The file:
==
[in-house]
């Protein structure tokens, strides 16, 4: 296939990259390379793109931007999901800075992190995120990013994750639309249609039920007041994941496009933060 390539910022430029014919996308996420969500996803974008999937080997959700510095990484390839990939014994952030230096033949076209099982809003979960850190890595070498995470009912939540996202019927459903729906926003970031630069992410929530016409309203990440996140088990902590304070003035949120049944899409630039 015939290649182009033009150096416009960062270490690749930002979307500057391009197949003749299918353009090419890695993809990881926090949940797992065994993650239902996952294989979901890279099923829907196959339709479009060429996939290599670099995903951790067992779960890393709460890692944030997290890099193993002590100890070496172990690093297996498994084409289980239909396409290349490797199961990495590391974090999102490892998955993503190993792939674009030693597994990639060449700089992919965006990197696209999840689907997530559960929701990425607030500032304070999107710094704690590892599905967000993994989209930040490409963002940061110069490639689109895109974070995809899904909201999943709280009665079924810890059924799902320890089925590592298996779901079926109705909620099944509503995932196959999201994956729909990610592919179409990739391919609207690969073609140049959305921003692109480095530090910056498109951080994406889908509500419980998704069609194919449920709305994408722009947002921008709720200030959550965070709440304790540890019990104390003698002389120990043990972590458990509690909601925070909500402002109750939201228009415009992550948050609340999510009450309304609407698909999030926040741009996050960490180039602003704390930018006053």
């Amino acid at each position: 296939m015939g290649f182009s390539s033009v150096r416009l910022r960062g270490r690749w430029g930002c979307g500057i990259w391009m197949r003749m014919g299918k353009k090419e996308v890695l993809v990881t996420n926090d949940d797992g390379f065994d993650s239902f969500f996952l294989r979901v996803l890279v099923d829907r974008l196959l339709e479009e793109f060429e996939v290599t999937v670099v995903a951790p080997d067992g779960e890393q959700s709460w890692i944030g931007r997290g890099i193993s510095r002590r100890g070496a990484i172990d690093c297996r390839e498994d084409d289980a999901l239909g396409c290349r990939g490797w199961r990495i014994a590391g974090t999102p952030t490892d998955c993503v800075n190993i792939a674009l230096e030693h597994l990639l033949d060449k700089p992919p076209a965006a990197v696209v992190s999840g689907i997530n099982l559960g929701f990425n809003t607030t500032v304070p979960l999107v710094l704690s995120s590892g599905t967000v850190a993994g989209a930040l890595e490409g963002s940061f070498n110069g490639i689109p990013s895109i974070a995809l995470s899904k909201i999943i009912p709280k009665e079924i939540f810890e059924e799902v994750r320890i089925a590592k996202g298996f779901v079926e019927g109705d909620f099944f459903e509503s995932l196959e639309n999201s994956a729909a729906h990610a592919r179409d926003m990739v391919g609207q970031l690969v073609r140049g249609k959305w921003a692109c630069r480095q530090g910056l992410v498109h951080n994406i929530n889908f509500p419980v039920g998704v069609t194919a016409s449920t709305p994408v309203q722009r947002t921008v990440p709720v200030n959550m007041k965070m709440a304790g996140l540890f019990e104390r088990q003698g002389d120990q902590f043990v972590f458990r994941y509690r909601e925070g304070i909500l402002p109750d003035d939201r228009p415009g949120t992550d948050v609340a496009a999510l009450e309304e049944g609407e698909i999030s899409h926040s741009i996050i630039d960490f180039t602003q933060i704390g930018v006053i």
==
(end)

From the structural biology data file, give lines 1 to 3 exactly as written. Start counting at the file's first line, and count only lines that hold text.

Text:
[in-house]
């Protein structure tokens, strides 16, 4: 296939990259390379793109931007999901800075992190995120990013994750639309249609039920007041994941496009933060 390539910022430029014919996308996420969500996803974008999937080997959700510095990484390839990939014994952030230096033949076209099982809003979960850190890595070498995470009912939540996202019927459903729906926003970031630069992410929530016409309203990440996140088990902590304070003035949120049944899409630039 015939290649182009033009150096416009960062270490690749930002979307500057391009197949003749299918353009090419890695993809990881926090949940797992065994993650239902996952294989979901890279099923829907196959339709479009060429996939290599670099995903951790067992779960890393709460890692944030997290890099193993002590100890070496172990690093297996498994084409289980239909396409290349490797199961990495590391974090999102490892998955993503190993792939674009030693597994990639060449700089992919965006990197696209999840689907997530559960929701990425607030500032304070999107710094704690590892599905967000993994989209930040490409963002940061110069490639689109895109974070995809899904909201999943709280009665079924810890059924799902320890089925590592298996779901079926109705909620099944509503995932196959999201994956729909990610592919179409990739391919609207690969073609140049959305921003692109480095530090910056498109951080994406889908509500419980998704069609194919449920709305994408722009947002921008709720200030959550965070709440304790540890019990104390003698002389120990043990972590458990509690909601925070909500402002109750939201228009415009992550948050609340999510009450309304609407698909999030926040741009996050960490180039602003704390930018006053």
């Amino acid at each position: 296939m015939g290649f182009s390539s033009v150096r416009l910022r960062g270490r690749w430029g930002c979307g500057i990259w391009m197949r003749m014919g299918k353009k090419e996308v890695l993809v990881t996420n926090d949940d797992g390379f065994d993650s239902f969500f996952l294989r979901v996803l890279v099923d829907r974008l196959l339709e479009e793109f060429e996939v290599t999937v670099v995903a951790p080997d067992g779960e890393q959700s709460w890692i944030g931007r997290g890099i193993s510095r002590r100890g070496a990484i172990d690093c297996r390839e498994d084409d289980a999901l239909g396409c290349r990939g490797w199961r990495i014994a590391g974090t999102p952030t490892d998955c993503v800075n190993i792939a674009l230096e030693h597994l990639l033949d060449k700089p992919p076209a965006a990197v696209v992190s999840g689907i997530n099982l559960g929701f990425n809003t607030t500032v304070p979960l999107v710094l704690s995120s590892g599905t967000v850190a993994g989209a930040l890595e490409g963002s940061f070498n110069g490639i689109p990013s895109i974070a995809l995470s899904k909201i999943i009912p709280k009665e079924i939540f810890e059924e799902v994750r320890i089925a590592k996202g298996f779901v079926e019927g109705d909620f099944f459903e509503s995932l196959e639309n999201s994956a729909a729906h990610a592919r179409d926003m990739v391919g609207q970031l690969v073609r140049g249609k959305w921003a692109c630069r480095q530090g910056l992410v498109h951080n994406i929530n889908f509500p419980v039920g998704v069609t194919a016409s449920t709305p994408v309203q722009r947002t921008v990440p709720v200030n959550m007041k965070m709440a304790g996140l540890f019990e104390r088990q003698g002389d120990q902590f043990v972590f458990r994941y509690r909601e925070g304070i909500l402002p109750d003035d939201r228009p415009g949120t992550d948050v609340a496009a999510l009450e309304e049944g609407e698909i999030s899409h926040s741009i996050i630039d960490f180039t602003q933060i704390g930018v006053i």